It could have been worse

In­sur­ers brace for change, ob­ject to loss pro­vi­sion

Modern Healthcare - - Editorial -

It could have been worse. That seems to be the con­sen­sus among in­sur­ers and an­a­lysts on the ef­fect that sweep­ing health re­form will have on man­aged care. In­sur­ers will gain about 32 mil­lion more cus­tomers over the next decade, and there’s no gov­ern­ment-run “pub­lic op­tion” com­pet­ing for that busi­ness. A pro­posed fed­eral in­sur­ance-rate over­sight board also never made it into the leg­is­la­tion.

Still, in­sur­ers and an­a­lysts are con­cerned about some as­pects of re­form, in­clud­ing cuts to the Medi­care Ad­van­tage pro­gram, new taxes on health plans and a pos­si­bly in­suf­fi­cient penalty for peo­ple who choose not to buy in­sur­ance.

“We con­tinue to be­lieve the leg­is­la­tion will have long-term neg­a­tive im­pli­ca­tions on the sec­tor’s prof­itabil­ity and growth,” said Stephen life­time caps for in­di­vid­ual and group health plans, will also be pro­hib­ited. Unin­sured in­di­vid­u­als with pre-ex­ist­ing con­di­tions will be able to get cov­er­age through high-risk pools start­ing this year un­til new health in­sur­ance ex­changes be­come op­er­a­tional in 2014.

De­pen­dents up to age 26 can get cov­er­age through their par­ents’ health plan start­ing this year. And small busi­nesses can qual­ify for tax cred­its up to 35% of the em­ployer’s con­tri­bu­tion to pur­chase health in­sur­ance for work­ers.

Also this year, health plans must re­port the pro­por­tion of pre­mium dol­lars spent on clin­i­cal ser­vices and qual­ity ef­forts. In 2011, large group plans must pro­vide re­bates to con­sumers if they spend less than 85% of pre­mium dol­lars on med­i­cal ser­vices. Small group or in­di­vid­ual plans must spend at least 80% of pre­mium dol- be paid a per­cent­age of tra­di­tional Medi­care costs, be­tween 95% in high-cost ar­eas to 115% in low-cost re­gions of the coun­try. Th­ese changes will be phased in over as many as seven years, de­pend­ing on how steep the re­im­burse­ment re­duc­tions will be.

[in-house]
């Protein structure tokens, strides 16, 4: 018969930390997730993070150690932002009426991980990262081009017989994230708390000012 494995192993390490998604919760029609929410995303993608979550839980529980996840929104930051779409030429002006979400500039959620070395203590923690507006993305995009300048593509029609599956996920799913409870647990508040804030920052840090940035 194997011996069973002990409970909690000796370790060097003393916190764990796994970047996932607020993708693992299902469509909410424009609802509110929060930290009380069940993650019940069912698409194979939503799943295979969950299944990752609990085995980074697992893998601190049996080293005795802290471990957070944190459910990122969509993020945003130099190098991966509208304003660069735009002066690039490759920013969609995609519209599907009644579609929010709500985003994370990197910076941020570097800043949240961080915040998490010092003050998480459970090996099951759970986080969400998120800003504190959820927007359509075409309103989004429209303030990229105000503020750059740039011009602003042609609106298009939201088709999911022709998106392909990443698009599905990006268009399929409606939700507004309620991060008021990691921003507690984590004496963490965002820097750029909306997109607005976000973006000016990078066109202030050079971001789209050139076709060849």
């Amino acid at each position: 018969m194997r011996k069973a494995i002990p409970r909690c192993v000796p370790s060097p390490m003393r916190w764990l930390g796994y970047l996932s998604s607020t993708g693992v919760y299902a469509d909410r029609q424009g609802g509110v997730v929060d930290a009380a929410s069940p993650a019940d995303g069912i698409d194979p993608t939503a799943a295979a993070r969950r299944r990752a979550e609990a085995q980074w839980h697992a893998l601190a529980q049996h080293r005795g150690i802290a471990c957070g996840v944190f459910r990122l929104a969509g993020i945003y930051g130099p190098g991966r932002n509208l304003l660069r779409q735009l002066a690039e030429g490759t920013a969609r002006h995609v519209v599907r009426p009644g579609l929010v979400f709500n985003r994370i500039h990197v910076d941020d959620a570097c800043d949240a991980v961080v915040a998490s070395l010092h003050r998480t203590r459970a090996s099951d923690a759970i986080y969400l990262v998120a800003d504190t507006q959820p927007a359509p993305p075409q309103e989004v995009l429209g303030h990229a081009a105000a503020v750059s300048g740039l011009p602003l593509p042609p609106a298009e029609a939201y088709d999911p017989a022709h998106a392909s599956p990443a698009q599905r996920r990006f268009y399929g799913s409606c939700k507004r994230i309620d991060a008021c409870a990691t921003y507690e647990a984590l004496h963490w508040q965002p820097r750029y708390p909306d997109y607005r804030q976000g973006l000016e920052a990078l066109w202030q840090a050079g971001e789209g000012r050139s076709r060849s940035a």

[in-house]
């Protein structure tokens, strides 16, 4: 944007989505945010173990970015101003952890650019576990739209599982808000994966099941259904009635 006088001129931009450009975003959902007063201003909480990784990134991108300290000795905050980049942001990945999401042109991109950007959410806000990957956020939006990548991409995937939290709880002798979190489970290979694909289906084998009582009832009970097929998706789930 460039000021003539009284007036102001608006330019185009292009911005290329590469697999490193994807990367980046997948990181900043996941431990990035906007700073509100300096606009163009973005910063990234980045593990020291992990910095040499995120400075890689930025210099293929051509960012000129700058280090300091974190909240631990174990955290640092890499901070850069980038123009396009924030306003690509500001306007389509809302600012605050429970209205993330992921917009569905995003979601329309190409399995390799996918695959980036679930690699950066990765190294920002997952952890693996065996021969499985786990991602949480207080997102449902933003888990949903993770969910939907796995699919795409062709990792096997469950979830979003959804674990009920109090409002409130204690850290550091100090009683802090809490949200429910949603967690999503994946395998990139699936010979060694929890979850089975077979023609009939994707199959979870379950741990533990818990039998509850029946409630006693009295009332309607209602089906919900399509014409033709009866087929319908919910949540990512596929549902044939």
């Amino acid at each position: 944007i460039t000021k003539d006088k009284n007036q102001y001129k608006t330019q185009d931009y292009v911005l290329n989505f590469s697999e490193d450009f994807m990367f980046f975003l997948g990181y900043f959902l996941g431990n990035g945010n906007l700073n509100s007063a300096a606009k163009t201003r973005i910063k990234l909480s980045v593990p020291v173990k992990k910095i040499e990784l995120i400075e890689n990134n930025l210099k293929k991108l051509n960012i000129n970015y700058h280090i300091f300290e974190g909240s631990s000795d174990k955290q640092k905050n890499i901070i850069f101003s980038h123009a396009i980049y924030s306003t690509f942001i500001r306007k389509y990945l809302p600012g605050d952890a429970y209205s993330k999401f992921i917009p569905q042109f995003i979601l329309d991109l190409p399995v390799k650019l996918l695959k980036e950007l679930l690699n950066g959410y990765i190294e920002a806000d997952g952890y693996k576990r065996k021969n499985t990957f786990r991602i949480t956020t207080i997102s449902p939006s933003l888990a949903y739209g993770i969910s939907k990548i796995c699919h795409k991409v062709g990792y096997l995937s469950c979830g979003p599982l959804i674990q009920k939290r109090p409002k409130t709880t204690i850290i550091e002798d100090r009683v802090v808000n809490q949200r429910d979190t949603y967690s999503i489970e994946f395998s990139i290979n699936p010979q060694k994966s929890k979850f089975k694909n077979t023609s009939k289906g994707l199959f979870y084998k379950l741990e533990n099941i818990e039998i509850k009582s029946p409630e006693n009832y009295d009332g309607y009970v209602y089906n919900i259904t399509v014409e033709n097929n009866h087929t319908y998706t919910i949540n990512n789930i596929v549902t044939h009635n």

And start­ing in 2014, Medi­care Ad­van­tage plans will be sub­ject to a min­i­mum med­i­cal­loss ra­tio of 85% (the ra­tio of pre­mium dol­lars spent on med­i­cal costs). A ra­tio be­low 85% would re­quire a re­fund to the CMS. Plans with med­i­cal-loss ra­tios be­low 85% for five straight years would be kicked out of the pro­gram.

If this rule had been in place last year, four health plans—Hu­mana, HealthSpring, Uni­ver­sal Amer­i­can and Unit­edHealth Group—would have seen their earn­ings re­duced by 20% or more, ac­cord­ing to Carl McDon­ald, se­nior an­a­lyst at Op­pen­heimer & Co.

A health in­sur­ance in­dus­try fee was de­layed from 2011 to 2014 in the rec­on­cil­i­a­tion bill, but the amount is now higher. In­sur­ers must pay $8 bil­lion in 2014, with the fee grad­u­ally ris­ing to $14.3 bil­lion in 2018. A tax on high­value or so-called “Cadil­lac” plans was also pushed back from 2013 to 2018.

Many in­sur­ers con­tacted last week de­clined re­quests for com­ment. Wel­lPoint said in a writ­ten state­ment that “af­ford­abil­ity is more im­por­tant than ever be­fore, and we re­main con­cerned the bill passed does not ad­dress long-term cost con­tain­ment mea­sures that will make the sys­tem sus­tain­able.”

Of par­tic­u­lar con­cern to in­sur­ers and in­vestors is the penalty in­di­vid­u­als will pay if they don’t pur­chase health in­sur­ance; they say it is sim­ply too low. In 2014, peo­ple who don’t buy at least min­i­mal health cov­er­age will pay a penalty of $95. The penalty will rise to $325 per per­son in 2015, and to $695 in 2016, or up to 2.5% of in­come. In 2016, the fam­ily cap for the penalty will be $2,250.

Za­haruk of Moody’s wrote that the low penal­ties (com­pared with the an­nual cost of in­sur­ance, even with fed­eral sub­si­dies) could cre­ate a “death spi­ral” for the in­di­vid­ual in­sur­ance mar­ket “by at­tract­ing a large pool of less healthy mem­bers as a re­sult of elim­i­nat­ing med­i­cal un­der­writ­ing, but not im­pos­ing a sig­nif­i­cant enough penalty to per­suade healthy in­di­vid­u­als to pur­chase in­sur­ance.”

Con­sid­er­ing this, it is not a sur­prise that AHIP said last week that it would join a cam­paign headed by Fam­i­lies USA called En­roll Amer­ica to en­cour­age peo­ple to sign up for health cov­er­age.

“It’s in ev­ery­body’s best in­ter­est that peo­ple have health in­sur­ance,” said Zirkel­bach of the part­ner­ship.

Pa­tients wait for eye ex­ams dur­ing a re­mote-area med­i­cal clinic in May­nardville, Tenn.

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